HUNTSVILLE, Alabama — The Huntsville school board on Thursday moved forward with its plan to implement digital textbooks via laptops throughout the district.
It will cost the district about $3.2 million in the first year, which includes professional development and project management support. Superintendent Casey Wardynski during Thursday’s board meeting said that number will “ween down” to $2.5 million annually afterward for the proposed six-year contract.
But a concern is teachers will have to learn to move from books to digital and apply new teaching practices.
“It’s a process,” said Wardynski, who added the district doesn’t have sufficient funds to purchase an inventory of new textbooks. “Once you go down this road, it’s like an iPhone or Android phone.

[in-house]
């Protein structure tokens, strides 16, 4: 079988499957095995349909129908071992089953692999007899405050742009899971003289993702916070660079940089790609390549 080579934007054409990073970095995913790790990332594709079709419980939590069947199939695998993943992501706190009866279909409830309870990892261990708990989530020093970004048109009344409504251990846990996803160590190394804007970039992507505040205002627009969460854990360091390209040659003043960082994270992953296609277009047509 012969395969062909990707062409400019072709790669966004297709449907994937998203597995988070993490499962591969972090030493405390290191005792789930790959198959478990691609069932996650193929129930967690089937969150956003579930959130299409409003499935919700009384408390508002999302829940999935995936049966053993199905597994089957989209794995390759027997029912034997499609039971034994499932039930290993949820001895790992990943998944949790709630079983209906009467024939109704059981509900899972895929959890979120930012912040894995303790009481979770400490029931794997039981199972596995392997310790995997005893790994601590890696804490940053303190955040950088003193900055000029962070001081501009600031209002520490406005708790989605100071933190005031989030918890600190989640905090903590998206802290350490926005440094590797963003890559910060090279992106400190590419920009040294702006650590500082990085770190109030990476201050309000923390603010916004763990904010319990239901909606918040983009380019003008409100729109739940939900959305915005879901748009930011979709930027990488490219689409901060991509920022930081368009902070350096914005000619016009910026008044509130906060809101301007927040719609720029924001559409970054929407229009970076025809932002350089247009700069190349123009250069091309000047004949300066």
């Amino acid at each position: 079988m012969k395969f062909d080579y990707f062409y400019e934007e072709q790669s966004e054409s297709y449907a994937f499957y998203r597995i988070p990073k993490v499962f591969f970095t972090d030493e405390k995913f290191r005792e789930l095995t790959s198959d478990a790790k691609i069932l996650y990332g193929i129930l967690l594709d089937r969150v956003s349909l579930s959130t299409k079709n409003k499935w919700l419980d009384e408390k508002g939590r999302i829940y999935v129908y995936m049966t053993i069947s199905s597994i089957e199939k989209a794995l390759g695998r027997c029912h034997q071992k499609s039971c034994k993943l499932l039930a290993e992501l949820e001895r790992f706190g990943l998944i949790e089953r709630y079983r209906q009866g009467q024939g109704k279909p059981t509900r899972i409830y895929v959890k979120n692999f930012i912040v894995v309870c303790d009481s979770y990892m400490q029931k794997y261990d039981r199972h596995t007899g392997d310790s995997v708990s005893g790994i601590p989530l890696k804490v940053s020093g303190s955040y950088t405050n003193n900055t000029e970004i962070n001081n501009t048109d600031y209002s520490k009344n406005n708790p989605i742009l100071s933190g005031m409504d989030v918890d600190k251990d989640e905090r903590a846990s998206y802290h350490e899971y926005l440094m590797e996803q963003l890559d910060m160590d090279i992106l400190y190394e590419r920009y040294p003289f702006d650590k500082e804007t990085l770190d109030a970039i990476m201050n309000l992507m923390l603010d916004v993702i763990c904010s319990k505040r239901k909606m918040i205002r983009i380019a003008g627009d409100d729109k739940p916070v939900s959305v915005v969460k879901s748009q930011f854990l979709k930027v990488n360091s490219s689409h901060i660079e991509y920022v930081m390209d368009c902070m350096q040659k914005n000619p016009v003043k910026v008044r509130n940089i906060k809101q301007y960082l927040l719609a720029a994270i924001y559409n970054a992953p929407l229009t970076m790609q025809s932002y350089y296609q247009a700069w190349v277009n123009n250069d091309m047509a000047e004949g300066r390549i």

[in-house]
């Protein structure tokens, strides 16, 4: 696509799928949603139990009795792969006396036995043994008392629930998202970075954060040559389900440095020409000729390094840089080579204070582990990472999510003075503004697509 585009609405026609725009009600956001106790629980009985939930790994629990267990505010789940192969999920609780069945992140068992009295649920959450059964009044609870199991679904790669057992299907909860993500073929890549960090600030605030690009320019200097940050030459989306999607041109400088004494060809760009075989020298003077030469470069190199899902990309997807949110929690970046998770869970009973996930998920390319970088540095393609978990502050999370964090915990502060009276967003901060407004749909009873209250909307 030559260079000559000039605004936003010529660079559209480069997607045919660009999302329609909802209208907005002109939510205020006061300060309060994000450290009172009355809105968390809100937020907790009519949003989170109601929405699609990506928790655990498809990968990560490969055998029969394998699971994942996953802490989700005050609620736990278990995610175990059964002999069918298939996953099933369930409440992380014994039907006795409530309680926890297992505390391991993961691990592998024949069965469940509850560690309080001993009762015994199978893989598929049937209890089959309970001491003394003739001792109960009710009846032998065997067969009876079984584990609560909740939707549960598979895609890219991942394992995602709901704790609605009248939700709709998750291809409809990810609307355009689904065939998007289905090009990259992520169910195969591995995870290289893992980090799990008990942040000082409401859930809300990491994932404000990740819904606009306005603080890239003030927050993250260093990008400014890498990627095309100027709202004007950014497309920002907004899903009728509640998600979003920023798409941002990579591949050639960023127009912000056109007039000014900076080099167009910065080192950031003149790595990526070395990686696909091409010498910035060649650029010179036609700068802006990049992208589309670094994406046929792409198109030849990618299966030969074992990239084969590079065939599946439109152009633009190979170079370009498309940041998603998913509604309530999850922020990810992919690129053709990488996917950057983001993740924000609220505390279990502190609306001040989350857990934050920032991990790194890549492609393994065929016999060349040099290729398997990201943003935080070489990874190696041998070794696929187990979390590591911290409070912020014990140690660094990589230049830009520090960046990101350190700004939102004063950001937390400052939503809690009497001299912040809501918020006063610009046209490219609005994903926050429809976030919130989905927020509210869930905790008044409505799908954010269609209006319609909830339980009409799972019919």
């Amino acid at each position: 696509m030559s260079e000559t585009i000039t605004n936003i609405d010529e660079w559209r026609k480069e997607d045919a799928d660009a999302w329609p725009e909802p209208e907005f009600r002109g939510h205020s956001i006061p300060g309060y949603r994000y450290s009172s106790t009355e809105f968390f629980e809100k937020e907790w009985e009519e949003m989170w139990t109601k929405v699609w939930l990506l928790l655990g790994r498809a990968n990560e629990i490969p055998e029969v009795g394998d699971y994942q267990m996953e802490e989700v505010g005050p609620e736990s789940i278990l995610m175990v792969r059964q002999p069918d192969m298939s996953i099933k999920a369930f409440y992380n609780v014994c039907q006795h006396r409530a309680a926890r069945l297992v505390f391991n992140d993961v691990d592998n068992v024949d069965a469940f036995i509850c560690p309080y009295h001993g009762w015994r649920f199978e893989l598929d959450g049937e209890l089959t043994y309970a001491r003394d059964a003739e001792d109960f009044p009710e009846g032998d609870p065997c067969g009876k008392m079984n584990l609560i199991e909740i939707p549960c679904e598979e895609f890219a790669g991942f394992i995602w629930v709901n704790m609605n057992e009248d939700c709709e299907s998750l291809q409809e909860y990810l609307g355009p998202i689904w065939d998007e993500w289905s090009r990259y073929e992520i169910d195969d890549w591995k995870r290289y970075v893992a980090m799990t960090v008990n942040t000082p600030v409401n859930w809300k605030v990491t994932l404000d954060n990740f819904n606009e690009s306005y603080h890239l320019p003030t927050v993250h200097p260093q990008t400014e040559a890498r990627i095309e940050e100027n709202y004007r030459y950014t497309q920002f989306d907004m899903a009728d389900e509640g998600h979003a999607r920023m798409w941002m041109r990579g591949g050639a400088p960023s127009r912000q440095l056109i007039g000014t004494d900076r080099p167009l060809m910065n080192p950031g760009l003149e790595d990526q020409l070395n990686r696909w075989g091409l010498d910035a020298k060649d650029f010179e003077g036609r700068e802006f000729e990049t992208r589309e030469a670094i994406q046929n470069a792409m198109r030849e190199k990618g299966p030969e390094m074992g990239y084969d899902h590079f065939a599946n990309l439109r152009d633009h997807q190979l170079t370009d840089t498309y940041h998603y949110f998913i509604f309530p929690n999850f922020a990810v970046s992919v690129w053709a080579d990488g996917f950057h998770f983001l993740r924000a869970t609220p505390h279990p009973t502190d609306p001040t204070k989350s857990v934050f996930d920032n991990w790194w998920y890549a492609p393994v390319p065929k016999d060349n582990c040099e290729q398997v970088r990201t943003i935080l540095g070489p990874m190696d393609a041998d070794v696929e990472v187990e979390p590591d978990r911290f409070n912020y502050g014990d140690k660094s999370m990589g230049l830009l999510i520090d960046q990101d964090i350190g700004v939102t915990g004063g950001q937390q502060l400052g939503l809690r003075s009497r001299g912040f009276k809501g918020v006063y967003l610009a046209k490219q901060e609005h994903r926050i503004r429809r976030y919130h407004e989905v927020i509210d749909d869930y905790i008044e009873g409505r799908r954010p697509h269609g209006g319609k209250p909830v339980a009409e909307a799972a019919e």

“It’s always improving and unfolding new capabilities,” he said. “The content will always be fresh compared to an old textbook.”
Mark Jamison, an education, technology and implementation manager for Pearson Education, an education services company, said a seven-person team will live and work in Huntsville for two years to assist teachers in the transition process. He also says the change will not be easy, but “substantial change is never easy.”
“We’re bringing in a team to get teachers comfortable with the digital curriculum,” Jamison said. “We want to make sure we provide those teachers with the support they need so the kids can use the technology in a meaningful way so they’re engaged.
“And that every student has the same equal opportunity through the digital curriculum so that everyone can move forward,” he said.
Wardynski said teachers will be able to pick up their new devices in the coming weeks. Also, three days will be allotted in August before the 2012-13 school year where a project management team will coach teachers.